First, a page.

2. Agility: Because more information is now available with decreasing latency, it is imperative for the CoE to provide a way for the enterprise to adjust to new information and turn on or off different cost elements quickly. This means a greater focus on optionality in contracting, greater care in setting commitment points, managed heterogeneity in the supplier ecosystem, better access and faster reaction to real-time data and more agile staffing models. These will allow the organization to more effectively rationalize capabilities in anticipation of changing business landscapes.
  3. Transparency: Traditional approaches look at costs in categories; a cost optimization CoE allows an organization to understand the interrelationship among different cost drivers. Cost optimization requires balancing the factors in one area that may drive volume variations in another. For example, variations in two different deployment timelines for new technology may drive different cost models for sunsetting legacy licenses, hosting, maintenance, support and hardware, and onboarding new SaaS. Bringing greater transparency enables better decision support, both to end users and consumers and to intermediaries like finance and procurement.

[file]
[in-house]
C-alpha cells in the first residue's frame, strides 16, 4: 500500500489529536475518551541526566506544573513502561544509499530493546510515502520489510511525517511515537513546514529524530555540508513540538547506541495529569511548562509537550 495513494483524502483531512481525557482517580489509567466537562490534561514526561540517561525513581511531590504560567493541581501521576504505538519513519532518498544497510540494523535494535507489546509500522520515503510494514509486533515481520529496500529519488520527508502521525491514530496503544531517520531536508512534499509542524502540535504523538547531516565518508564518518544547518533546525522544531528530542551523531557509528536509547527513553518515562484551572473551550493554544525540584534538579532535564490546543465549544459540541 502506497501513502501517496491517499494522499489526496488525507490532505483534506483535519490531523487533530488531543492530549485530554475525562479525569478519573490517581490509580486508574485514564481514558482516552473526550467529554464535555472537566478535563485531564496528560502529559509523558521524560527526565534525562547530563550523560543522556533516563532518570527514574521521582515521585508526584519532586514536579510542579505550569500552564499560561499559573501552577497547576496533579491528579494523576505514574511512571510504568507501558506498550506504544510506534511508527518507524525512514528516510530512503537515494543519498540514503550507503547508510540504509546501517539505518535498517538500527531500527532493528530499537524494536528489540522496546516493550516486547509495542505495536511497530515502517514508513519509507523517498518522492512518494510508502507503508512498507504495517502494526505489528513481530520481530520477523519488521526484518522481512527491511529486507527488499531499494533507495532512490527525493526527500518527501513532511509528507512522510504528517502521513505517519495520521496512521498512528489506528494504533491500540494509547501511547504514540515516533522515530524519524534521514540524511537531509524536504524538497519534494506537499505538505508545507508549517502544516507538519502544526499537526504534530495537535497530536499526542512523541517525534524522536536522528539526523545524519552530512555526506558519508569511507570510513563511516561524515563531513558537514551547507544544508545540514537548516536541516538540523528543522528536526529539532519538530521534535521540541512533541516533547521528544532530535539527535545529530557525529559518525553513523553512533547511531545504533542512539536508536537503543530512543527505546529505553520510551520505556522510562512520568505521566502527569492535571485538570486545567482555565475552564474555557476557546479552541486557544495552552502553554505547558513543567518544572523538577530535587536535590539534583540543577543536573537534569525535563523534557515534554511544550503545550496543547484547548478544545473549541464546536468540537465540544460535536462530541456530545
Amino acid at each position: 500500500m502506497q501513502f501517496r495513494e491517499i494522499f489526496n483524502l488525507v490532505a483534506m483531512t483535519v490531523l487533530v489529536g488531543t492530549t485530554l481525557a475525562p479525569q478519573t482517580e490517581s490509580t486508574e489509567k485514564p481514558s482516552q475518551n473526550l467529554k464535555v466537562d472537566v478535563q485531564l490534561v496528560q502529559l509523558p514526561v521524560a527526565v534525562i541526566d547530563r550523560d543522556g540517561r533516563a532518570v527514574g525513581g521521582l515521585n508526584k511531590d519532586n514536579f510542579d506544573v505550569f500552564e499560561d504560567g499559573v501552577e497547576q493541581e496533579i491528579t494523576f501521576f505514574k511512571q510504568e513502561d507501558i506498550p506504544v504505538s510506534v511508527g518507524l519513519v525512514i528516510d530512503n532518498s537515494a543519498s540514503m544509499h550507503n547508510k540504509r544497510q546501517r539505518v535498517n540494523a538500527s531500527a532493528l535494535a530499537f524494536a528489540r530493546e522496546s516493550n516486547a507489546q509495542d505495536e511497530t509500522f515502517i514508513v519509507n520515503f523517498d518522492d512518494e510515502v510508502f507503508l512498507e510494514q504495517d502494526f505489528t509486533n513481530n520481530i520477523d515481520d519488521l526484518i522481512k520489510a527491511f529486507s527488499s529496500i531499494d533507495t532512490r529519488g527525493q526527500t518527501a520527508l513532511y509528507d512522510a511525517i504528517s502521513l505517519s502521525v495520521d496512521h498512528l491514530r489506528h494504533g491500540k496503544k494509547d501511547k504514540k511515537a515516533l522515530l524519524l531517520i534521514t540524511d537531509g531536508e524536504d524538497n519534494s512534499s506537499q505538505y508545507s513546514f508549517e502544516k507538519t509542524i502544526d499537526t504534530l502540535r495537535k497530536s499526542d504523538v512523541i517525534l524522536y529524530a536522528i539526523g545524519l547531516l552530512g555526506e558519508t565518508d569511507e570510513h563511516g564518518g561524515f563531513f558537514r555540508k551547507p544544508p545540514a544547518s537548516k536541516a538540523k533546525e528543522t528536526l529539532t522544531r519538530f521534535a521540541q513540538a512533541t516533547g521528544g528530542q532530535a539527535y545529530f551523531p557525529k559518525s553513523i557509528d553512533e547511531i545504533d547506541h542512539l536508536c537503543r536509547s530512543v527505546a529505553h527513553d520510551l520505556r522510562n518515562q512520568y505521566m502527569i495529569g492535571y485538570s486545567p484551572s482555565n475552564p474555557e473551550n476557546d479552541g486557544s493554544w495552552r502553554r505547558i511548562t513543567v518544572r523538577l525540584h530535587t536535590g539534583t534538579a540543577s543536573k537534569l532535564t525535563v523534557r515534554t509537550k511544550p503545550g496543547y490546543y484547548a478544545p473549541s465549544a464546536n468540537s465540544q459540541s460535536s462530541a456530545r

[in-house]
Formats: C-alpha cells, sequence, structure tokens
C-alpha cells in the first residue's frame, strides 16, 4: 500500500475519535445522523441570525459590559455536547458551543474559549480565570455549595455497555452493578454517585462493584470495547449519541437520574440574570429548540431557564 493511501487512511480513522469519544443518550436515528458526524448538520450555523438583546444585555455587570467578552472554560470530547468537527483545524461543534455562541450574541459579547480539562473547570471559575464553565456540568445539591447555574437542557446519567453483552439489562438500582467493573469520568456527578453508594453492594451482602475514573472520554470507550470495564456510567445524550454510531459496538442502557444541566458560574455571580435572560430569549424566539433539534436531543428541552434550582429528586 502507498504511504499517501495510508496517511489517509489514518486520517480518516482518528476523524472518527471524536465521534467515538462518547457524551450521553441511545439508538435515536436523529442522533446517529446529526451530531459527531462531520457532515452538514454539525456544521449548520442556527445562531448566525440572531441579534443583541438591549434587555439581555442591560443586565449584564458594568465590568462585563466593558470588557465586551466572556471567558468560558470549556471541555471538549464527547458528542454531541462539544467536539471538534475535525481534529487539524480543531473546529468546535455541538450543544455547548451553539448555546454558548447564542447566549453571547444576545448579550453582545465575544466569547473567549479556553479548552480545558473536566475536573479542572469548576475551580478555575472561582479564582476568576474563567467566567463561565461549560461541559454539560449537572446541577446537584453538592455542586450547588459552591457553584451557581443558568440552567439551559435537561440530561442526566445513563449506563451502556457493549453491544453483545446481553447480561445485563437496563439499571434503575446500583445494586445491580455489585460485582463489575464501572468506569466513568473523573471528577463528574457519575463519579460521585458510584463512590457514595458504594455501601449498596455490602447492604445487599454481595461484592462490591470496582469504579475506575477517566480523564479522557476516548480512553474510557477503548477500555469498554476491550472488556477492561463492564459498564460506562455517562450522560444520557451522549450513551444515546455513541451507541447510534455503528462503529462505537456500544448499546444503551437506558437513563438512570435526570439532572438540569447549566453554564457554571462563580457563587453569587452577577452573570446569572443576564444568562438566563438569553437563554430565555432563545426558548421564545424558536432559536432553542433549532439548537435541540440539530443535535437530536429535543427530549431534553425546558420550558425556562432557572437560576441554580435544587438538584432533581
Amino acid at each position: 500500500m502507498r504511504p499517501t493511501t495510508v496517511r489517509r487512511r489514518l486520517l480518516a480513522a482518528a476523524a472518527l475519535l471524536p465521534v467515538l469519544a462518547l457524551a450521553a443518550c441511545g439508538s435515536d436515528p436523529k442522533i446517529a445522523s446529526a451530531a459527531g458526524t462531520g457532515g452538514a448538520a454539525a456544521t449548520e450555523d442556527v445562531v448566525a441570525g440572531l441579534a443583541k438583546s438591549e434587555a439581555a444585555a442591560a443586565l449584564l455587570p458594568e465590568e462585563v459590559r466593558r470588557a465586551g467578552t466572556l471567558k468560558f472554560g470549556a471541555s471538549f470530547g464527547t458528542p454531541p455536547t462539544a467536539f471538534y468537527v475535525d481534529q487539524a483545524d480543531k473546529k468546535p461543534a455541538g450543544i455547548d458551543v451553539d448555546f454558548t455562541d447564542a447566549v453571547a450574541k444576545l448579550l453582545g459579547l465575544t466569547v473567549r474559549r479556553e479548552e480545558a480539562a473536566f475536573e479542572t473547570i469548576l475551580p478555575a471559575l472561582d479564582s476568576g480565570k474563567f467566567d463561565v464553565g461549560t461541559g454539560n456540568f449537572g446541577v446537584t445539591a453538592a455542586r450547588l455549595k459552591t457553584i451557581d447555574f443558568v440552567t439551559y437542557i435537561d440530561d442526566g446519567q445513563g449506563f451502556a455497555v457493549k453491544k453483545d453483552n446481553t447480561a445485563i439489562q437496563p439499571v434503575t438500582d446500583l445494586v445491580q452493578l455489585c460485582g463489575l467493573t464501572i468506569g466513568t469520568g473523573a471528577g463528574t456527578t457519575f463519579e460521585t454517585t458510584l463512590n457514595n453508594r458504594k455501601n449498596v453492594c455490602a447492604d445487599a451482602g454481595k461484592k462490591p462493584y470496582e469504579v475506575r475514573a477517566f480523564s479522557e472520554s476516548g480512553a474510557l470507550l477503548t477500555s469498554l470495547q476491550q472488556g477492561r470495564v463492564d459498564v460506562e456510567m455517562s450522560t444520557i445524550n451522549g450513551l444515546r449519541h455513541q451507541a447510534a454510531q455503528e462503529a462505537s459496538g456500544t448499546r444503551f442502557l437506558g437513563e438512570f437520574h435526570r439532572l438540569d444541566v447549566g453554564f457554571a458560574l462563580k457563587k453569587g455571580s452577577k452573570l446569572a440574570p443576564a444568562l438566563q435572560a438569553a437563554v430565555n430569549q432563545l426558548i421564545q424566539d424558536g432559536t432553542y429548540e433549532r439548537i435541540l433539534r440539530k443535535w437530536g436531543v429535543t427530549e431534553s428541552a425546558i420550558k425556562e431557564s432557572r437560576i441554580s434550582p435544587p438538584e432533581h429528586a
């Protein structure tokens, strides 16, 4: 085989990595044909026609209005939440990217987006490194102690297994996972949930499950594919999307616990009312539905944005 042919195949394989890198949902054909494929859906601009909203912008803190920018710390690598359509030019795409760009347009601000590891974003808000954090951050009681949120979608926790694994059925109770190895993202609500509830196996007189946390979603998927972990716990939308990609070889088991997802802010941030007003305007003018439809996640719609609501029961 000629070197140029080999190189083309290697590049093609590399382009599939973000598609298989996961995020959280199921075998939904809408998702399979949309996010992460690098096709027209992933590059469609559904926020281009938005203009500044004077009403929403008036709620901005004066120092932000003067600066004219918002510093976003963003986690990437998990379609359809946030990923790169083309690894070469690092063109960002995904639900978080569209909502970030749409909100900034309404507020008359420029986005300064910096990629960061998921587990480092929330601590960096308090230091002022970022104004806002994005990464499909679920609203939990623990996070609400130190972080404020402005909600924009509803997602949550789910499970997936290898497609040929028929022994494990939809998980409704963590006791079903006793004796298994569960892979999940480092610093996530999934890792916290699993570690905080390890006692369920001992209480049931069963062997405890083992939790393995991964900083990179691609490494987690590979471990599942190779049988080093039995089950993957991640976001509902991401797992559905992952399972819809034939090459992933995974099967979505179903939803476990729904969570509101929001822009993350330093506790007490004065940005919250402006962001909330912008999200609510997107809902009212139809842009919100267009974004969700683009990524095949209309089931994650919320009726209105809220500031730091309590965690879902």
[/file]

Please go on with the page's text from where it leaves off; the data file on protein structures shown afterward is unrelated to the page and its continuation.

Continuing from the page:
4. Integration: CoE participants must work together in real time, using consistent and common data sources and share information captured at the source ubiquitously across the enterprise. True integration enables efficient feedback loops so costs can be measured, anomalies and trends detected, action taken, adjustments made and progress reported on a timely basis.

ISG helps organizations build the necessary framework to launch a cost optimization CoE and transform their relationship to their spend. Contact us to get started.

About the author

Bill Huber is Global Partner – Digital Platforms & Solutions and a well-known thought leader in the field of technology, sourcing and transformation.  In his current role, Bill is the global leader for ISG’s Software Advisory practice, which assists clients in delivering savings, de-risking their software environment, maximizing the business value of their third-party technology investments and accelerating their digital transformations.